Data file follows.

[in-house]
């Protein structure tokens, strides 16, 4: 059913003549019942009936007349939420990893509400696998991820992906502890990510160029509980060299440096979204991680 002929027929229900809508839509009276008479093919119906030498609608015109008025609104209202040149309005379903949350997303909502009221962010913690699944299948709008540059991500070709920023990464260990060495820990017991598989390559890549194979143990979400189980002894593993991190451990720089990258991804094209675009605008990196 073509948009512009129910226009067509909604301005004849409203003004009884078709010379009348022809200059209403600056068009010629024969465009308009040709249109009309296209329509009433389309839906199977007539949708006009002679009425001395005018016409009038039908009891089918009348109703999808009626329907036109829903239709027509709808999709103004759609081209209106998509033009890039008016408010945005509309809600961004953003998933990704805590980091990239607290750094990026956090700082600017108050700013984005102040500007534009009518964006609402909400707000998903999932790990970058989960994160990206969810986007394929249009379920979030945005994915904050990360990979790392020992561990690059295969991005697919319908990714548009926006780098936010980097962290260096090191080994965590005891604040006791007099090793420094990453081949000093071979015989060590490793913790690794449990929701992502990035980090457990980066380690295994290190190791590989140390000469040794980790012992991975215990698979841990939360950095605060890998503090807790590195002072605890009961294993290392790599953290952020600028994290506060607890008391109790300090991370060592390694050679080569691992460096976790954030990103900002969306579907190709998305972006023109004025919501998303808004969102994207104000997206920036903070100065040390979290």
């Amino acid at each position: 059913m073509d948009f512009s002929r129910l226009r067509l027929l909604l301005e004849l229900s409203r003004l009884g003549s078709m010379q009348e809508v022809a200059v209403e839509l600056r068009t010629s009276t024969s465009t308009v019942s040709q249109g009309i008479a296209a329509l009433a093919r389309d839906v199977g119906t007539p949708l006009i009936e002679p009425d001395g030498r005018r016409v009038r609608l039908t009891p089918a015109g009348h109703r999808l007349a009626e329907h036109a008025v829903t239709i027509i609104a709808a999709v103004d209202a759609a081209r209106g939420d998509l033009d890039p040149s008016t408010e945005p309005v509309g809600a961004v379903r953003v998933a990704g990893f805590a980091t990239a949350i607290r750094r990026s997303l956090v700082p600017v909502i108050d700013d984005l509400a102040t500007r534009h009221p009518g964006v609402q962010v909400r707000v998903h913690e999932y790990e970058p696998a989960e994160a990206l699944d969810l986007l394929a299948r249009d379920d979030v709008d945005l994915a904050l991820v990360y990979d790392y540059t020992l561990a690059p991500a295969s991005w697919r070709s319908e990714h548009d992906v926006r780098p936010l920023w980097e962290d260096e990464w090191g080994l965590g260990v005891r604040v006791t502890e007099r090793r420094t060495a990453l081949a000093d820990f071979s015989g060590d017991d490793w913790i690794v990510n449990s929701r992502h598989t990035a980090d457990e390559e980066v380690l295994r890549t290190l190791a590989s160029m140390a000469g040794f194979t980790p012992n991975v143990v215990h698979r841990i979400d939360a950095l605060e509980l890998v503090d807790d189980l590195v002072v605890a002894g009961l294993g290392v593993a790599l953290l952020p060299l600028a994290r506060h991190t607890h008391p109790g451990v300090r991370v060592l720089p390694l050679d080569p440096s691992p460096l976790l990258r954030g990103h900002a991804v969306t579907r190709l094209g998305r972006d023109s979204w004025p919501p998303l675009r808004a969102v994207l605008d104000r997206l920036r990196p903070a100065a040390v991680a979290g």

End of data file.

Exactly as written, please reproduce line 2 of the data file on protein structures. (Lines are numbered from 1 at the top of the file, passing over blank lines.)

């Protein structure tokens, strides 16, 4: 059913003549019942009936007349939420990893509400696998991820992906502890990510160029509980060299440096979204991680 002929027929229900809508839509009276008479093919119906030498609608015109008025609104209202040149309005379903949350997303909502009221962010913690699944299948709008540059991500070709920023990464260990060495820990017991598989390559890549194979143990979400189980002894593993991190451990720089990258991804094209675009605008990196 073509948009512009129910226009067509909604301005004849409203003004009884078709010379009348022809200059209403600056068009010629024969465009308009040709249109009309296209329509009433389309839906199977007539949708006009002679009425001395005018016409009038039908009891089918009348109703999808009626329907036109829903239709027509709808999709103004759609081209209106998509033009890039008016408010945005509309809600961004953003998933990704805590980091990239607290750094990026956090700082600017108050700013984005102040500007534009009518964006609402909400707000998903999932790990970058989960994160990206969810986007394929249009379920979030945005994915904050990360990979790392020992561990690059295969991005697919319908990714548009926006780098936010980097962290260096090191080994965590005891604040006791007099090793420094990453081949000093071979015989060590490793913790690794449990929701992502990035980090457990980066380690295994290190190791590989140390000469040794980790012992991975215990698979841990939360950095605060890998503090807790590195002072605890009961294993290392790599953290952020600028994290506060607890008391109790300090991370060592390694050679080569691992460096976790954030990103900002969306579907190709998305972006023109004025919501998303808004969102994207104000997206920036903070100065040390979290």